Business users breathed a sigh of relief on Thursday after the UK’s statistics authorities announced they have decided against scrapping the 200-year-old census. They plan instead to replace paper forms mailed to households with an online questionnaire. Read more
After decades of explosive population growth, which is now slowing, Asia will remain the geographic region with the greatest number of people by the middle of this century.
But it is Africa, the world’s poorest region, that is now forecast to grow most quickly over then next few decades, according to new forecasts by a US demographic institute. Its population is set to show the fastest rate of any world region, more than doubling by 2050, the research says. Read more
The United Nations Population Division is the go-to source for demographic data covering everything from urbanisation rates to old age life expectancy.
But now Sanjeev Sanyal, a global strategist at Deutsche Bank, has questioned the UN’s latest global population forecasts – a stunning act of lèse-majesté.
In a paper released this week, he argued that total fertility rates (TFR) among women in fast-growing economies are already falling so fast that the UN predictions – relied on by demographers, sociologists and economists all over the world – simply cannot be credible. Read more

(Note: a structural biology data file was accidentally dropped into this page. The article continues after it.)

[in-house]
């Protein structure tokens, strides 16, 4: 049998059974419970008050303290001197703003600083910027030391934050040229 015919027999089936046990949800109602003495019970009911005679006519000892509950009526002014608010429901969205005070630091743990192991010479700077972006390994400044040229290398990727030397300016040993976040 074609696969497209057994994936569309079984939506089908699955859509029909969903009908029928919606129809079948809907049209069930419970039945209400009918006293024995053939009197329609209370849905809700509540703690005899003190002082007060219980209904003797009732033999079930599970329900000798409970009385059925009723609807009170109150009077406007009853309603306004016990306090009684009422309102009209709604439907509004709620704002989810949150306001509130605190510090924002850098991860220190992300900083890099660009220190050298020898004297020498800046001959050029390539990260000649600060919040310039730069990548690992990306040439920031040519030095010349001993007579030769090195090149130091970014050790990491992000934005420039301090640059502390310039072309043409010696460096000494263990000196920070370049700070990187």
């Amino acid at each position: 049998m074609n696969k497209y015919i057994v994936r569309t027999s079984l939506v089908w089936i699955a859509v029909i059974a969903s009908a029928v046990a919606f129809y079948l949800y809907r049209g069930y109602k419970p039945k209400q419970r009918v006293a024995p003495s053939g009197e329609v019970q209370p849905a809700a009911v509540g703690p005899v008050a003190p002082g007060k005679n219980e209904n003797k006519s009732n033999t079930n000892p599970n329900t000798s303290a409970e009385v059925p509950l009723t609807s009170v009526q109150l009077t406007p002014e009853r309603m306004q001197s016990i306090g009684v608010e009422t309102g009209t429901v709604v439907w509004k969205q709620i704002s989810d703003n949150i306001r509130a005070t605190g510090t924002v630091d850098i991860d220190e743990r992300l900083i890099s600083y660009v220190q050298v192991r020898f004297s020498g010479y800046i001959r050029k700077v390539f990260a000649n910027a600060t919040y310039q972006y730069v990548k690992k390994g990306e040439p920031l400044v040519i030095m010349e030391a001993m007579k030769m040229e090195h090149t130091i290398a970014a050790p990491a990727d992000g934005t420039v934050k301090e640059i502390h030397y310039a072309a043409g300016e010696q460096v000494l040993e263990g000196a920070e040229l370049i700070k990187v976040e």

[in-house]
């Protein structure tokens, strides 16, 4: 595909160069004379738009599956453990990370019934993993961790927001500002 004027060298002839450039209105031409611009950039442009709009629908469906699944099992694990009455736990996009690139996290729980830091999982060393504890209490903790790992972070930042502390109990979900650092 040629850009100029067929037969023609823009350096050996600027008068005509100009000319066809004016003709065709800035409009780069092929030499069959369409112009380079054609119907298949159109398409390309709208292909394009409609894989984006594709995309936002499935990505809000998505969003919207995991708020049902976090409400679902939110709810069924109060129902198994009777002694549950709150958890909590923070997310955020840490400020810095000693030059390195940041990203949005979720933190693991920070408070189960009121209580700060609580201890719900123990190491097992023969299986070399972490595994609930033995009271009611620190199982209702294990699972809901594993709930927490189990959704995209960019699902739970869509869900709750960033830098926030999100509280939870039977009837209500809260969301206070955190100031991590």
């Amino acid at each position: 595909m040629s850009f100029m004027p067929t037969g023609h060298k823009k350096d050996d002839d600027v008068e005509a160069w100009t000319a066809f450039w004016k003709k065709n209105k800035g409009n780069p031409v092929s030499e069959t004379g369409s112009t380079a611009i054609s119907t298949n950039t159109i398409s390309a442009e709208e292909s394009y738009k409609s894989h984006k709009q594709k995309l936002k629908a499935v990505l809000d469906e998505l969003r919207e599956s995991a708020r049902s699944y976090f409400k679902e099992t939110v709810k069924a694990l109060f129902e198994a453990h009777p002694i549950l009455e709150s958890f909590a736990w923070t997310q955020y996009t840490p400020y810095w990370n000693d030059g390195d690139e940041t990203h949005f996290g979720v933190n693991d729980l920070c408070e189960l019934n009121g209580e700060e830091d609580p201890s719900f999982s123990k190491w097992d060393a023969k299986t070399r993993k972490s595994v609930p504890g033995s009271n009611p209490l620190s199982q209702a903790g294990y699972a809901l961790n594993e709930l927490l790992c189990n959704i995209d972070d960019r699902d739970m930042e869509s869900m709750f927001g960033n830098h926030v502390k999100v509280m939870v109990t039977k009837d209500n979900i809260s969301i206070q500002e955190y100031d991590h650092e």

While there is no doubt that fertility rates among female migrants are disproportionately adding to UK population growth, the pace of increase appears to be easing, according to the latest granular analysis of the 2011 Census data.
In fact, since 1970, the year in which births among non-UK born women rose at their fastest rate was 2000, which was 8.4 per cent higher than the number in 1999. Since then, the rate of increase in births among immigrant women has been falling erratically and since 2009, has been growing by under 2.0 per cent each year. Read more
The “oldest old” – generally defined as those aged 80 or 85 and over – are rising as a percentage of total population in both developed and emerging economies. So the question arises about how the healthcare costs of this increasingly frail group should be shared.